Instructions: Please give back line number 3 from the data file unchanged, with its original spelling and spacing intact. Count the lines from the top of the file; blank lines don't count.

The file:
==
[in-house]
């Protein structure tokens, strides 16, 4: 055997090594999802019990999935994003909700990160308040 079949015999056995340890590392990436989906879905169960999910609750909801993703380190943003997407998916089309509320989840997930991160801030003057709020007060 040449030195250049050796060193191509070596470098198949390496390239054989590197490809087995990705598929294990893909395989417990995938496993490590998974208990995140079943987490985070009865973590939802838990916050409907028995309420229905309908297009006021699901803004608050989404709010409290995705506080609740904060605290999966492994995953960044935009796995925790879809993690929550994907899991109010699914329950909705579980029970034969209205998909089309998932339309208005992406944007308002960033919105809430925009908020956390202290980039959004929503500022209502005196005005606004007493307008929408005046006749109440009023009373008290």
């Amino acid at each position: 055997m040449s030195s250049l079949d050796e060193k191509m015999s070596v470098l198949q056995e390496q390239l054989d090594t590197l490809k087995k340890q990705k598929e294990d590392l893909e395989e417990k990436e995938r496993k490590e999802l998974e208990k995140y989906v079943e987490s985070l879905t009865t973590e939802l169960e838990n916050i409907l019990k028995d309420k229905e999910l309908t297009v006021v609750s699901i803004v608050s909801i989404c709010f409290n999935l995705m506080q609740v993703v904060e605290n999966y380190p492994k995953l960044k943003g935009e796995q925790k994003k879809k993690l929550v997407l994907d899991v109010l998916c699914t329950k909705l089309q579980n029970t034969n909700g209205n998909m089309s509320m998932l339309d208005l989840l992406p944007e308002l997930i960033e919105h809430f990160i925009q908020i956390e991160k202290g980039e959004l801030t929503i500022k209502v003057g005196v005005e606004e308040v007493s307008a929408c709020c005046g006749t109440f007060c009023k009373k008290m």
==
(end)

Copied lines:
């Amino acid at each position: 055997m040449s030195s250049l079949d050796e060193k191509m015999s070596v470098l198949q056995e390496q390239l054989d090594t590197l490809k087995k340890q990705k598929e294990d590392l893909e395989e417990k990436e995938r496993k490590e999802l998974e208990k995140y989906v079943e987490s985070l879905t009865t973590e939802l169960e838990n916050i409907l019990k028995d309420k229905e999910l309908t297009v006021v609750s699901i803004v608050s909801i989404c709010f409290n999935l995705m506080q609740v993703v904060e605290n999966y380190p492994k995953l960044k943003g935009e796995q925790k994003k879809k993690l929550v997407l994907d899991v109010l998916c699914t329950k909705l089309q579980n029970t034969n909700g209205n998909m089309s509320m998932l339309d208005l989840l992406p944007e308002l997930i960033e919105h809430f990160i925009q908020i956390e991160k202290g980039e959004l801030t929503i500022k209502v003057g005196v005005e606004e308040v007493s307008a929408c709020c005046g006749t109440f007060c009023k009373k008290m």